The experience of growing up in the Sudanese diaspora drew Mai Hassan to political science and a desire to examine topics related to authoritarianism, which she now does as an Associate Professor of Political Science at MIT. Knowing that some of her students will go on to influence the future of powerful new technologies such as artificial intelligence, Mai helps them understand the sometimes opaque connections between contentious politics and technology.

Moungi Bawendi – France/Tunisia

Moving from France to Tunisia to the United States as a child, Moungi Bawendi remembers he didn’t feel like he belonged anywhere. Much later, even his postdoctoral research on the properties of quantum dots again made him feel like an outsider entering “this field of synthetic chemistry that I really didn’t know much about.” An outsider in the field no more, Moungi is now at home as MIT’s Lester Wolfe Professor of Chemistry.

Nergis Mavalvala – Pakistan

Growing up in Pakistan, Nergis Mavalvala was aware of MIT’s “huge international brand…this place where the science and engineering and techy kids went.” A person who loves exploring “lofty questions” as well as the practical design of things, Nergis found a perfect fit at MIT and calls her position as the Marble Professor of Astrophysics and Dean of the School of Science “the best job in the world.”

Pattie Maes – Belgium

Coming of age in Belgium during the European economic crisis of the 1970s, Pattie Maes decided to pursue computer science for purely practical reasons – it was a field with jobs. She eventually realized, however, that she didn’t want a corporate position and so was drawn to MIT “because it was this mecca…where all this amazing research was happening.” She is now the Germeshausen Professor of Media Arts and Sciences at the MIT Media Lab and runs the Fluid Interfaces research group.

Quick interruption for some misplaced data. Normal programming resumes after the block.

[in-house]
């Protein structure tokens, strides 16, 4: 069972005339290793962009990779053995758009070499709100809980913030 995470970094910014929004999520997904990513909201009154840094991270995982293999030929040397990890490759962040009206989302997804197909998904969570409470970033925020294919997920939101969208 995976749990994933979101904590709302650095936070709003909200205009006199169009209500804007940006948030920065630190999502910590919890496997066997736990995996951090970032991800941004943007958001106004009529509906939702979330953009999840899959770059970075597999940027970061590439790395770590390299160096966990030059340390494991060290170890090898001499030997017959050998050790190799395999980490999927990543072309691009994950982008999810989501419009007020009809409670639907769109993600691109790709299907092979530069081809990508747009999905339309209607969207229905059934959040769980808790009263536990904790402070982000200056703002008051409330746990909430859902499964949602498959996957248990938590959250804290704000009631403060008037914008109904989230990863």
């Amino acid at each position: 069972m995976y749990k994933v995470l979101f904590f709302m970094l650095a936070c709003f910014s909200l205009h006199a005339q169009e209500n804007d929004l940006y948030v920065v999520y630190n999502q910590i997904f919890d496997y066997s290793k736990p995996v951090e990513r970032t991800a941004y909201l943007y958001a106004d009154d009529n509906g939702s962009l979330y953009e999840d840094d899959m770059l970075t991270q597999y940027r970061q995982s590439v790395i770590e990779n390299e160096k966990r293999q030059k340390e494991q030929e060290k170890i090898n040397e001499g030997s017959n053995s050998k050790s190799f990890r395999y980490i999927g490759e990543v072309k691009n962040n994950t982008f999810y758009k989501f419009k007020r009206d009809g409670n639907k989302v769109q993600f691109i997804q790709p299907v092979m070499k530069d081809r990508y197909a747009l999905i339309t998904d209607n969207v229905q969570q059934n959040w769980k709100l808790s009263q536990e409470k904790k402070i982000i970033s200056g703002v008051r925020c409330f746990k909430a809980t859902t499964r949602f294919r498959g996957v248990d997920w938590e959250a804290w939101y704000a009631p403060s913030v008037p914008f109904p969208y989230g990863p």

Paulo Lozano – Mexico

Paulo Lozano became fascinated with studying the cosmos as a child watching the changing night sky outside his home in Mexico, learning about NASA, and visiting a Mexico City planetarium with his parents. He now directs MIT’s Space Propulsion Lab and is the MIT-Mexico Program Faculty Director.

Roberto Rigobon – Venezuela

Deciding to remain in the US in the wake of political changes in his native Venezuela, Roberto Rigobon came to MIT to pursue a PhD and never left. The Society of Sloan Fellows Professor of Management and Professor of Applied Economics at the MIT Sloan School of Management, Roberto believes the diversity of disciplines and personal histories at MIT, “forces our ideas to become better.”

Sana Aiyar – India

Sana Aiyar grew up among adults who frequently discussed and debated history – a topic “contested deeply in India,” particularly in her native Delhi. An avid reader, she immersed herself in books to learn more about the world. Sana is now Associate Professor of History at MIT and Associate Faculty Member at the MIT-South Asia/India Program.

Yasheng Huang – China

Like many exchange students, Yasheng Huang intended to return and contribute to society in his native country after studying abroad. Following the Chinese government’s violent crackdown in Tiananmen Square in 1989, however, Yasheng decided to stay in the US and became increasingly interested in international issues and economics. He currently holds the Epoch Foundation Professorship of Global Economics and Management at the MIT Sloan School of Management and is Faculty Director of the MIT-China Program.

Extraordinary creativity is ignited when individually brilliant faculty and students from around the world come together under the MIT dome to collaborate across intellectual disciplines and cultural backgrounds.

Richard Lester, Vice Provost for International Activities